|Written by Deanna StandingCloud,
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Gavino Limon was 14 months-old, he began his professional career as a champion Grass
Dancer, a mere five months after he began walking. Limon is now six years-old
and continues his love for dancing as a member of the world famous Native Pride
Dance Troop. His parents, Douglas and Rachel Limon believe that having him in a
cradleboard during his infancy had a tremendous influence on his advanced large
Traditionally, tribal people in
Minnesota, Wisconsin and the Dakotas used cradleboards for hundreds of years to
carry their children. Using whatever materials within the environment,
cradleboards were assembled with much care. Depending on the community,
cradleboards can be constructed with cedar, oak, cattail, buckskin, animal fur
and moss. In essence, a flat wooden board is the base, a frame and a headpiece,
sometimes to attach toys. The baby is wrapped tightly to the board, allowing
them to feel secure and also sit upright to interact with their world. In this way, babies became accustomed to the
daily activities of their tribe. The cradleboard was the first step in
traditional Indigenous education.
Cradleboard advocates assert that
children who have been in a cradleboard have a developmental advantage. Babies
are able to observe their families and socially interact with their relatives.
Parents will often claim that a baby’s leg and neck muscles are strengthened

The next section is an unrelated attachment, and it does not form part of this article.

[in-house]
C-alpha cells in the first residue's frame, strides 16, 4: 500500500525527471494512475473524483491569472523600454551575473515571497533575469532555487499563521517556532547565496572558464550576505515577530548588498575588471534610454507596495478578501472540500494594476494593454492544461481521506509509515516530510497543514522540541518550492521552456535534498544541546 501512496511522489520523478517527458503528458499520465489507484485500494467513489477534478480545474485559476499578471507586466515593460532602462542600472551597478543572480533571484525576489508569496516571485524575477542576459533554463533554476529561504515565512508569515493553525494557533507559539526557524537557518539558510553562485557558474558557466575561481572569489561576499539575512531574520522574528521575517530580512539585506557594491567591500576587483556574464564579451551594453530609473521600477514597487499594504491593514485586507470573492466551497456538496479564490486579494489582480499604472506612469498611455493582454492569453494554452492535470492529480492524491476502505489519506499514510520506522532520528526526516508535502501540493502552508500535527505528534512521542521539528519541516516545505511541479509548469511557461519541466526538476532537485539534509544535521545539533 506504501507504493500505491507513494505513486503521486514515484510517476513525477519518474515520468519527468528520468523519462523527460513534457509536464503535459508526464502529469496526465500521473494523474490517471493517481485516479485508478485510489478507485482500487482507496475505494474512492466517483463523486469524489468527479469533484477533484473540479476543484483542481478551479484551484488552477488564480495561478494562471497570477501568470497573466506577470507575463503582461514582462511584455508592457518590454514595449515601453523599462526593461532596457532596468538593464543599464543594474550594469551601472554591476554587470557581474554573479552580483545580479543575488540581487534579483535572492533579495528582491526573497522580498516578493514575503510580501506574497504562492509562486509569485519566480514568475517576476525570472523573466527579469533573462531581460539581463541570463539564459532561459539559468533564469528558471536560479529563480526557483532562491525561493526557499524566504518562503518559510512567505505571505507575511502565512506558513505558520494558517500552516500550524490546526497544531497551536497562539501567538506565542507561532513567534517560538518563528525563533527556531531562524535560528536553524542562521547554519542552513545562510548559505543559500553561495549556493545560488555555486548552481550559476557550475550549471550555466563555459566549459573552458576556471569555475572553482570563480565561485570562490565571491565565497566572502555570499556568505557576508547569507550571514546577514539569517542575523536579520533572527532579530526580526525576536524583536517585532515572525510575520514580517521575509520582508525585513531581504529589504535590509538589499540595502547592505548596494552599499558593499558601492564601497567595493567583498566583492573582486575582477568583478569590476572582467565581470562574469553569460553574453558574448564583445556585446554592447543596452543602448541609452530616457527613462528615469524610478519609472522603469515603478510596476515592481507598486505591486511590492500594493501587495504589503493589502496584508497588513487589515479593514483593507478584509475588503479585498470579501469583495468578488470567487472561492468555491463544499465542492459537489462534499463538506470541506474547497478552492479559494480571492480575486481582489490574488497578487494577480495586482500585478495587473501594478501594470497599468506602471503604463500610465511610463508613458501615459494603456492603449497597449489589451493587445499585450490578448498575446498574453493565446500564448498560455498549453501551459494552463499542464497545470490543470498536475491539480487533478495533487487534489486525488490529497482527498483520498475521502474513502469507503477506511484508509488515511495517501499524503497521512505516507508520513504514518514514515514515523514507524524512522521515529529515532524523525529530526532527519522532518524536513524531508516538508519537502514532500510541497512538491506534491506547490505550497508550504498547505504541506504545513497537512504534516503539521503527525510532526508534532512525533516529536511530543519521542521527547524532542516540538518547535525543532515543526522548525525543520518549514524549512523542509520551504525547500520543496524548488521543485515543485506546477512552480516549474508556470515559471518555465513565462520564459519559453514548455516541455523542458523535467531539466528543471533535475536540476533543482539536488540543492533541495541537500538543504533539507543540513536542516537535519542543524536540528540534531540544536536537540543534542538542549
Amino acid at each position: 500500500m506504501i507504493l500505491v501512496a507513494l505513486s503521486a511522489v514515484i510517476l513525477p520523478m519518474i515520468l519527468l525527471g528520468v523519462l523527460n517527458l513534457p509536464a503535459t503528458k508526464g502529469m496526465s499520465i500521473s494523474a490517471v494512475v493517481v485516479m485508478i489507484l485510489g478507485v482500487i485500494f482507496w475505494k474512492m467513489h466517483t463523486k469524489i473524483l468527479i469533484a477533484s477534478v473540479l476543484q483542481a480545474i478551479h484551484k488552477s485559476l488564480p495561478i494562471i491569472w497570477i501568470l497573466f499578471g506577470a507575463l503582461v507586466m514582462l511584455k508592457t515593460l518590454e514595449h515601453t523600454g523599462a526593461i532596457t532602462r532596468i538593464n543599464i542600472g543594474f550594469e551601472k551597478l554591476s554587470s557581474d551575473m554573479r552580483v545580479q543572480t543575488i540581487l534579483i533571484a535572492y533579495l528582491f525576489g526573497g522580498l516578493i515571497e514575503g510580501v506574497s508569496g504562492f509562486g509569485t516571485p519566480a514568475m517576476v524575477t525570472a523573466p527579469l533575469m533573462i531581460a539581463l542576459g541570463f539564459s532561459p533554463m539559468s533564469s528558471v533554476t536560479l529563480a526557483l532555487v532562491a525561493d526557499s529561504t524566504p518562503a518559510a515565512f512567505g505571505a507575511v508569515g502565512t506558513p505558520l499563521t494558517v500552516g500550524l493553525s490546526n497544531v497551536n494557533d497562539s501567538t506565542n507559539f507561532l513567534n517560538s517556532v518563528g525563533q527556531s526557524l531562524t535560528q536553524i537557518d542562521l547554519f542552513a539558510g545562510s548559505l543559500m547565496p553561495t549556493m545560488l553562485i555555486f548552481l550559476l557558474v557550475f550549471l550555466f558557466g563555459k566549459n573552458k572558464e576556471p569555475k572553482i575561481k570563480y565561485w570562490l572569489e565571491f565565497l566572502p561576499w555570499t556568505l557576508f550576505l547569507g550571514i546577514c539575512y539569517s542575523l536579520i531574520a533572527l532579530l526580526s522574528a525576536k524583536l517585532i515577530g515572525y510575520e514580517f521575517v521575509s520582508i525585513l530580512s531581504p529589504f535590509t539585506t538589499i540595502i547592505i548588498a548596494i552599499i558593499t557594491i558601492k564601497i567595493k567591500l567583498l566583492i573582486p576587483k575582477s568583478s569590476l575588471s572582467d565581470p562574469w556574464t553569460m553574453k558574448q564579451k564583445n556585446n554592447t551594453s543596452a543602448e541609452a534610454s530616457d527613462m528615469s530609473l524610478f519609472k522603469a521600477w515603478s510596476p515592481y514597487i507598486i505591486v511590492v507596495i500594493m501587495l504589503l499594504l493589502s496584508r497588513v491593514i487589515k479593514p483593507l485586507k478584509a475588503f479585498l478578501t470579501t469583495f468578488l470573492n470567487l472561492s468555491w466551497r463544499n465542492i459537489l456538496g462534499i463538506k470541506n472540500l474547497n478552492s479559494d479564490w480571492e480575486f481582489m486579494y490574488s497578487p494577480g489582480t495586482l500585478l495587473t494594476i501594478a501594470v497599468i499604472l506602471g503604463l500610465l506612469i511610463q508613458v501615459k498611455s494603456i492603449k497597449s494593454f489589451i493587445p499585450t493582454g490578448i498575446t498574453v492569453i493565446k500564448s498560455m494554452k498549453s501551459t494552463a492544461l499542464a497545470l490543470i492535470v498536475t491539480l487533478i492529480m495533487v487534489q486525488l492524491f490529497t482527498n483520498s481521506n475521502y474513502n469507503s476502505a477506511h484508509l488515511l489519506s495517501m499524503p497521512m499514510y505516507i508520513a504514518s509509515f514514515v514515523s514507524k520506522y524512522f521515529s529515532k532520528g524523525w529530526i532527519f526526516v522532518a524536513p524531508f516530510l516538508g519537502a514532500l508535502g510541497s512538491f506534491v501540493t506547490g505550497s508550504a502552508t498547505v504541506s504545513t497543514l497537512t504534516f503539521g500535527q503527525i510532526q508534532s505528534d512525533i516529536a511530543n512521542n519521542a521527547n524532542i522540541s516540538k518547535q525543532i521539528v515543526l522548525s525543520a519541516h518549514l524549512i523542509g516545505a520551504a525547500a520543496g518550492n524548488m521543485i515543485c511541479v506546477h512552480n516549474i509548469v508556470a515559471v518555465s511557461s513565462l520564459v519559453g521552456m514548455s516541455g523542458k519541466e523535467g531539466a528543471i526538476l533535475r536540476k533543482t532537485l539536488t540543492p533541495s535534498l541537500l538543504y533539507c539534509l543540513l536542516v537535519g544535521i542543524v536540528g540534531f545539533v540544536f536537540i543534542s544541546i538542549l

earlier than an infant who has not been placed in a cradleboard.
These benefits prompted the
Limons to have their baby in a cradleboard. Before their son was born, Doug and
Rachel Limon wanted to have their new baby in a cradleboard, but had difficulty
finding anyone in the community that could help teach them to make one. After
finding an elder in Leech Lake to help them, they had Gavino in the cradleboard.
sparked collective memories within the Native community in Minneapolis. “People
began to share their stories with me when they saw the cradleboard,” Doug Limon
said. “Seeing the cradleboard reminded our people of traditional values and I
thought this was a perfect way to bring our ways back.” This was the birth of
the Cradleboard Project.
Since that time, husband and wife
team, Doug and Rachel Limon have been sharing this knowledge with the Twin
Cities Native American community. With financial assistance from the Minnesota
State Arts Board, the Limons have been able to offer workshops to actually make
cradleboards to the community for a very minimal price. Rachel Limon, a
professional photographer and artist says, “We want to share this knowledge
with the community, so in return, we ask that those who participate share what
they’ve learned with others as well.”
The materials alone for these
workshops cost well beyond what is asked of participants. To keep this
tradition alive, the Limon’s have created a Kickstarter campaign to cover the
costs of offering cradleboard making workshops for community members. Pledges
are important to this work and will be accepted until Monday, April 20, 2015. Pledges
are accepted at: www.kickstarter.com/projects/limon/cradleboards-to-preserve-our-past-and-protect-our
The next workshop will be offered
on a first come first served basis. Workshop dates are Saturday, May 30 and
June 20. Participants can reserve their place by contacting Rachel Limon at
PHOTOS: Cradleboards made during one of the cradleboard workshops (top).
Rachel Limon helps a student with her cradleboard (above).
(PHOTOS COURTESY OF THE LIMONS)